Eligibility levels for adults will significantly increase in states implementing the Medicaid expansion, while large coverage gaps will remain in states not expanding at this time. In the 26 states expanding Medicaid, the median eligibility threshold for adults will be 138% FPL.  However, many poor parents and other adults will remain ineligible in the 25 states not expanding at this time. Overall, the median eligibility level for parents in these non-expansion states will be just 47 percent of the FPL (Figure 2).  Parents and other adults with incomes above these limited Medicaid eligibility levels but below 100 percent of the FPL will fall into a coverage gap, since they will earn too much to qualify for Medicaid but too little to qualify for premium tax credits in the Marketplaces, which begin at 100 percent of the FPL. Of the states not implementing the Medicaid expansion, only Wisconsin will provide full Medicaid coverage to adults without dependent children.

8533 - Figure 2

Eligibility for children will remain higher than for adults in 2014 whether states implement the Medicaid expansion or not.  All states previously expanded eligibility for children to higher levels than adults through Medicaid and the Children’s Health Insurance Program (CHIP).  The ACA does not increase eligibility levels for children but maintains coverage levels in place prior to the ACA for children through 2019.  As of January 1, 2014, the median eligibility threshold for Medicaid and CHIP will be 255% FPL for children.  Only 2 states (Idaho and North Dakota) will have eligibility levels for children below 200% FPL in January 2014 and 30 states (including DC) will cover children in families with incomes at or above 250% FPL.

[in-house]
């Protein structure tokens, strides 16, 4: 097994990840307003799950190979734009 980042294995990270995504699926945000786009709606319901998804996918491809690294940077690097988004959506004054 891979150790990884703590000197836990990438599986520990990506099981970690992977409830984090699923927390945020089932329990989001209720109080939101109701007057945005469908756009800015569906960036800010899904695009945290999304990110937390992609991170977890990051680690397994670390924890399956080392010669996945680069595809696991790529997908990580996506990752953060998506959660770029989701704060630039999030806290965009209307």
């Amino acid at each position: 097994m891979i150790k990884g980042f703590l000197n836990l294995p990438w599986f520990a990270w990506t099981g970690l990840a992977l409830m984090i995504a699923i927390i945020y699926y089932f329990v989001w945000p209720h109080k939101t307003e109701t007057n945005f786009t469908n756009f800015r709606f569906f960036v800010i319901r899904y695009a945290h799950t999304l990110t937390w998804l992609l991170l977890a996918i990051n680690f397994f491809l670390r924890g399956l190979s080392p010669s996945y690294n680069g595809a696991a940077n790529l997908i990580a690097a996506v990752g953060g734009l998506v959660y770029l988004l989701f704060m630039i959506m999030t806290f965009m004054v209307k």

The ACA requires all states to implement streamlined and coordinated enrollment processes.  Regardless of state Medicaid expansion decisions, all states must implement new streamlined enrollment processes designed to help connect eligible people to Medicaid and CHIP and coordinate enrollment with the new Marketplaces.  As a result, in all states, more people who were already eligible for the program are expected to enroll.  Many of these “currently eligible” people are children, since states extend Medicaid and CHIP eligibility for children to much higher incomes than adults.

Findings: The Uninsured Eligible for Medicaid and CHIP

Based on state Medicaid expansion decisions, as of December 2013, 14 million uninsured individuals will be eligible for Medicaid or CHIP in 2014.  California accounts for 21% of the uninsured eligible for Medicaid or CHIP (nearly 3 million of the total 14 million) followed by New York (950,000), Texas (874,000), and Illinois (801,000)  (Table 1).

States moving forward with the Medicaid expansion account for 3 out of 4 of the uninsured eligible for Medicaid or CHIP.  These include adults made newly eligible for the program in the 26 states implementing the Medicaid expansion and currently eligible individuals in all states. Of the 14 million, 10 million or 74% live in states that are moving forward with the Medicaid expansion and nearly 4 million live in states that are not moving forward with the Medicaid expansion at this time.  (Figure 3)